A data gap currently exists for awareness and understanding

In MAP there are several types of data gaps where:
1. the concept is not yet developed enough to measure;
2. the concept is important for progress but may not lend itself to meaningful measurement;
3. there is no data of sufficient quality to inform on progress; or
4. there is only one data point, so a progress assessment cannot be made.

A range of indicators are being considered for awareness and understanding. In order to capture the spirit of this idea in a measure, further development will need to be undertaken. We will continue to explore options for a suitable indicator in the future.

But that is not the whole story...

There is more to participation in decision making and governance processes than awareness and understanding. Look through the other tabs on this page to see if the other elements of participation in decision making and governance processes have progressed.

Check out our further info page for useful links, a glossary and references relating to this chapter.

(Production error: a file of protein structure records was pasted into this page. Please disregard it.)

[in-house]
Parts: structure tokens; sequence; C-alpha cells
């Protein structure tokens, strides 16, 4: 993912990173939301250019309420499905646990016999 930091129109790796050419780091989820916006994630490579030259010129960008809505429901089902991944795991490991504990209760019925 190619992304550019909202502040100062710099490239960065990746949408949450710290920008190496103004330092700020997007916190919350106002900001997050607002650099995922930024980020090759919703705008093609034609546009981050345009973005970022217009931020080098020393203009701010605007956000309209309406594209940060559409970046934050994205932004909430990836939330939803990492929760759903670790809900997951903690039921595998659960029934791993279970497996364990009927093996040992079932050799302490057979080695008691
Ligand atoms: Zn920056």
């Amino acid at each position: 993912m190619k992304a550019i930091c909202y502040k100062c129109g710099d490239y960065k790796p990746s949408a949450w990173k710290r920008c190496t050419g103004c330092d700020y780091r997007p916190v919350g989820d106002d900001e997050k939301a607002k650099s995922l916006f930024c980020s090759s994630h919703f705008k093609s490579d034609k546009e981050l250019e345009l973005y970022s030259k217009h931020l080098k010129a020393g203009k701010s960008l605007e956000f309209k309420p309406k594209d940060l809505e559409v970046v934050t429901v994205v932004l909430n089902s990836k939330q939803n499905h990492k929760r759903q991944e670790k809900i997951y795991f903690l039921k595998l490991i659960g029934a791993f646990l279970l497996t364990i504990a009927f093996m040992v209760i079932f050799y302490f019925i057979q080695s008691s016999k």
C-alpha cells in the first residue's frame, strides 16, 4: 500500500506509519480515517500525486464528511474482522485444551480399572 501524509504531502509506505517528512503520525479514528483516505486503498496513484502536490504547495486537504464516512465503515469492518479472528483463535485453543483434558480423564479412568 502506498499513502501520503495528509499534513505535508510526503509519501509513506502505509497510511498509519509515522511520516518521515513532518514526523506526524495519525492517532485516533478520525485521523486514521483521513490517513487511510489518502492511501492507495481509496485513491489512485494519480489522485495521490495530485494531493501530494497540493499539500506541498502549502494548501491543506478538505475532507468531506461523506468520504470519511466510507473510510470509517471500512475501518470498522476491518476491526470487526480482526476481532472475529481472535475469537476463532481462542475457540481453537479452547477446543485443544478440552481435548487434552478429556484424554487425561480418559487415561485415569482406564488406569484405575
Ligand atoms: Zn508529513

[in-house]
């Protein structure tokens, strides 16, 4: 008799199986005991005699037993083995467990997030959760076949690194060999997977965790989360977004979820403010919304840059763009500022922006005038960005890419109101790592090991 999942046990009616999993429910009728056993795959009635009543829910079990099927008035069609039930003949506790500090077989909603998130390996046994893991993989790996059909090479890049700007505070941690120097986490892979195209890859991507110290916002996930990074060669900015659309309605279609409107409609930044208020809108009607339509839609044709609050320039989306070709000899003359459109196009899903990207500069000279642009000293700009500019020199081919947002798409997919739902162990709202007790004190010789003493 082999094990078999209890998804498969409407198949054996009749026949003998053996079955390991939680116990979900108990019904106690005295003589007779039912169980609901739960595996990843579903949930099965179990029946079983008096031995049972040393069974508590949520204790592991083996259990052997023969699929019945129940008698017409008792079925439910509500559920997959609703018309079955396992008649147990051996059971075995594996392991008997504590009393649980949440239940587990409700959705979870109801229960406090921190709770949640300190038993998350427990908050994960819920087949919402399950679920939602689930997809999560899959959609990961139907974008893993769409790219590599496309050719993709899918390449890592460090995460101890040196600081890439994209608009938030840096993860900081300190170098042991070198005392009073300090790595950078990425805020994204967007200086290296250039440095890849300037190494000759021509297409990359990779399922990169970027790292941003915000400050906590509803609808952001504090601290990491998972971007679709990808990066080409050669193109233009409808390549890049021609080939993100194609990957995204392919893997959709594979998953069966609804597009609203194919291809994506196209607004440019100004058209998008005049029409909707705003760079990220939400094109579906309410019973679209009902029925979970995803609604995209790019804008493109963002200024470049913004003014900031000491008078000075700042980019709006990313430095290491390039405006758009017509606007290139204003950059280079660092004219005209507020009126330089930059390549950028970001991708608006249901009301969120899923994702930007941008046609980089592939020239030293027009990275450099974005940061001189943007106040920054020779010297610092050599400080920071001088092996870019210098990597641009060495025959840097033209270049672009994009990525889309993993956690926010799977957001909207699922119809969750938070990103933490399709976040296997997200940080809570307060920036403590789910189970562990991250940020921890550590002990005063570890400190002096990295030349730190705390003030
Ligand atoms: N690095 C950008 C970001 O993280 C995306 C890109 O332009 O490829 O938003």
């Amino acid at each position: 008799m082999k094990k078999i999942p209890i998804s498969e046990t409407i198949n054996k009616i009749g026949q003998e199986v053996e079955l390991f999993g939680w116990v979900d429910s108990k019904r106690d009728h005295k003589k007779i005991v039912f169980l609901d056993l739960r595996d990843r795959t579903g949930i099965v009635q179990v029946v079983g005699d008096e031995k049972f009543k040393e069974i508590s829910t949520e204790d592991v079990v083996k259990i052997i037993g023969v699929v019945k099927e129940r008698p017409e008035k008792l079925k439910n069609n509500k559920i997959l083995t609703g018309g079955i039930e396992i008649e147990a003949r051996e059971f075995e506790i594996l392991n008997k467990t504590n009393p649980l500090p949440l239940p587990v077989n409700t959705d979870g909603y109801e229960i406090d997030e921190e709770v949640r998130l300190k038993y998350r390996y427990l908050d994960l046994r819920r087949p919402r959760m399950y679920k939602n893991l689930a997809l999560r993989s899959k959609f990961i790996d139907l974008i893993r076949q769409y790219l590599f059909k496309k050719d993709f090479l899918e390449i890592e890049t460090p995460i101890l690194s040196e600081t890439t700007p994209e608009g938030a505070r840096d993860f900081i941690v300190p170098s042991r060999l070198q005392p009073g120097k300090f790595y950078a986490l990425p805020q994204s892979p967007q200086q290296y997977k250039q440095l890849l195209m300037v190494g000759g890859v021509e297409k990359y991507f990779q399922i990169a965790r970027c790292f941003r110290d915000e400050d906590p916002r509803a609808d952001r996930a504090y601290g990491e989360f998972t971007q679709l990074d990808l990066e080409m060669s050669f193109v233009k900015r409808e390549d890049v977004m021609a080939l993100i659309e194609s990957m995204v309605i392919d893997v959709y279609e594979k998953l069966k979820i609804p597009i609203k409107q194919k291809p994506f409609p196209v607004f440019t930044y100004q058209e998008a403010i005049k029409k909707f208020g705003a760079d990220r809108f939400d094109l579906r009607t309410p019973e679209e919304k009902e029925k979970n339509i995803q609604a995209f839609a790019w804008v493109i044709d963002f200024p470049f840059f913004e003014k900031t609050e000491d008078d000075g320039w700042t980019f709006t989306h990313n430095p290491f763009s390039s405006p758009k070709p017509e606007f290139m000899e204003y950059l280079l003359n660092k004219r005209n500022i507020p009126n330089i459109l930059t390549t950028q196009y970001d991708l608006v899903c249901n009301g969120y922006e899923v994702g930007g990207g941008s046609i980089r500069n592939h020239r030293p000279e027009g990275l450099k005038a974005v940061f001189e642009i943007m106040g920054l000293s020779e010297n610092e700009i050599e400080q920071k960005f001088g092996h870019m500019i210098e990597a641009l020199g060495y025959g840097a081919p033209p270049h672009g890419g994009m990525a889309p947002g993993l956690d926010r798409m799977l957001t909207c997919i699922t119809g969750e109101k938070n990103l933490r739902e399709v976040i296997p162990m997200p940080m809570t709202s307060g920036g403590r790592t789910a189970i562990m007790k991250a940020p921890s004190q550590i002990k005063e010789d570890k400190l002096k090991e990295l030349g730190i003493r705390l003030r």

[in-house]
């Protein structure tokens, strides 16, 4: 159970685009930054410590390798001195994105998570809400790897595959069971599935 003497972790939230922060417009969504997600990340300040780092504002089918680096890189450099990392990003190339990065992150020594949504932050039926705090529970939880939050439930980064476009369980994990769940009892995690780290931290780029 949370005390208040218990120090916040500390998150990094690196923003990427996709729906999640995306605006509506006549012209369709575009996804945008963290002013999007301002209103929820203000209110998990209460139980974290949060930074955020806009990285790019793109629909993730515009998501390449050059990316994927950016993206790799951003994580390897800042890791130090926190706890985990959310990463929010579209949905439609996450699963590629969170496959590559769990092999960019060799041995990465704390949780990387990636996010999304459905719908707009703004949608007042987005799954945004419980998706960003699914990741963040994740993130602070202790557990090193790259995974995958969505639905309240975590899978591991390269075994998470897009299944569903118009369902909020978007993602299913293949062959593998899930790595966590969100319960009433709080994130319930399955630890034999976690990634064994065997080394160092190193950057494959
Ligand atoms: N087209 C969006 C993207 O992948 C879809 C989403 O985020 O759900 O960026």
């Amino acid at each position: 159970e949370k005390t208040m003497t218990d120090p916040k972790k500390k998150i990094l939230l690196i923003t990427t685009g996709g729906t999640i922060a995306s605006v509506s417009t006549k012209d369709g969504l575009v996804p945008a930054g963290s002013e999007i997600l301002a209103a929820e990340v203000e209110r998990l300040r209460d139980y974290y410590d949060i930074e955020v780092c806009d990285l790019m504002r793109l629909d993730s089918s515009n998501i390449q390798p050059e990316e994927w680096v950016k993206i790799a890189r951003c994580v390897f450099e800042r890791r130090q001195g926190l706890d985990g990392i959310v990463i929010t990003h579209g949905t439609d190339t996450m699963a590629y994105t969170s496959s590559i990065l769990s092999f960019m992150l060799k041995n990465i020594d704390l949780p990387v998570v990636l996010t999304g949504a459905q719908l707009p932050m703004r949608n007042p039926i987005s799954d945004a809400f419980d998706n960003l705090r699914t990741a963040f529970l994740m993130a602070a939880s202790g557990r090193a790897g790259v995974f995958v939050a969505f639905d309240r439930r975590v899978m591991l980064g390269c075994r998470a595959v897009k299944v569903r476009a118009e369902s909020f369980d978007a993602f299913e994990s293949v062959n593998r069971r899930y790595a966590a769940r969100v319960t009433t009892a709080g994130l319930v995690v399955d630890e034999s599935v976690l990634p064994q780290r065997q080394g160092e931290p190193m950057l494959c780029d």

Graph Image for Active participation in civic and political groups(a)

Footnote(s): (a) Proportion of persons aged 18 years and over that have actively participated in a civic or political group(s) in the last 12 months.;^ Estimates for the 18-24, 25-34, 65-74 and 75-84 year age groups have a relative standard error of 10% to less than 25% and should be used with caution. * Estimate for the 85 years or more age group has a relative standard error of 25% to 50% and should be used with caution. (a) Proportion of persons aged 18 years and over that have actively participated in a civic or political group(s) in the last 12 months.

Source(s): ABS General Social Survey: Summary Results, Australia, 2006 & 2010 (cat. no. 4159.0); ABS General Social Survey: Summary Results, Australia, 2006 & 2010 (cat. no. 4159.0)

Access to the opportunity to contribute to decision making in Australia has not changed greatly in recent years

Indicator: Proportion of persons active in civic or political groups

Why is this element important?